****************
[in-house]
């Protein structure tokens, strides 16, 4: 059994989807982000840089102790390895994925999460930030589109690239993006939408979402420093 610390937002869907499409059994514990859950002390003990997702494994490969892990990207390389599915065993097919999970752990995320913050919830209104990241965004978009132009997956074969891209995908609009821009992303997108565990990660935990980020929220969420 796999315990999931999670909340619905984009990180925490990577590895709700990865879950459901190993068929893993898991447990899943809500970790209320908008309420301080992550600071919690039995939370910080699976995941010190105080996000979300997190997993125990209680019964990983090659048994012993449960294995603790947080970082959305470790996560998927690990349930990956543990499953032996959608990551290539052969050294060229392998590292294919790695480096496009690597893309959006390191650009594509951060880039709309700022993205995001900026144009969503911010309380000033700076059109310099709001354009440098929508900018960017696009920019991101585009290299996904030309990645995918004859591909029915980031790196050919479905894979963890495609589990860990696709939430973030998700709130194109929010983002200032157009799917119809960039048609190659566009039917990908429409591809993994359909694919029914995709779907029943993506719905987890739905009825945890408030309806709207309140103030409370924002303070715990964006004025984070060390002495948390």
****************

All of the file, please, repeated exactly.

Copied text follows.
[in-house]
């Protein structure tokens, strides 16, 4: 059994989807982000840089102790390895994925999460930030589109690239993006939408979402420093 610390937002869907499409059994514990859950002390003990997702494994490969892990990207390389599915065993097919999970752990995320913050919830209104990241965004978009132009997956074969891209995908609009821009992303997108565990990660935990980020929220969420 796999315990999931999670909340619905984009990180925490990577590895709700990865879950459901190993068929893993898991447990899943809500970790209320908008309420301080992550600071919690039995939370910080699976995941010190105080996000979300997190997993125990209680019964990983090659048994012993449960294995603790947080970082959305470790996560998927690990349930990956543990499953032996959608990551290539052969050294060229392998590292294919790695480096496009690597893309959006390191650009594509951060880039709309700022993205995001900026144009969503911010309380000033700076059109310099709001354009440098929508900018960017696009920019991101585009290299996904030309990645995918004859591909029915980031790196050919479905894979963890495609589990860990696709939430973030998700709130194109929010983002200032157009799917119809960039048609190659566009039917990908429409591809993994359909694919029914995709779907029943993506719905987890739905009825945890408030309806709207309140103030409370924002303070715990964006004025984070060390002495948390």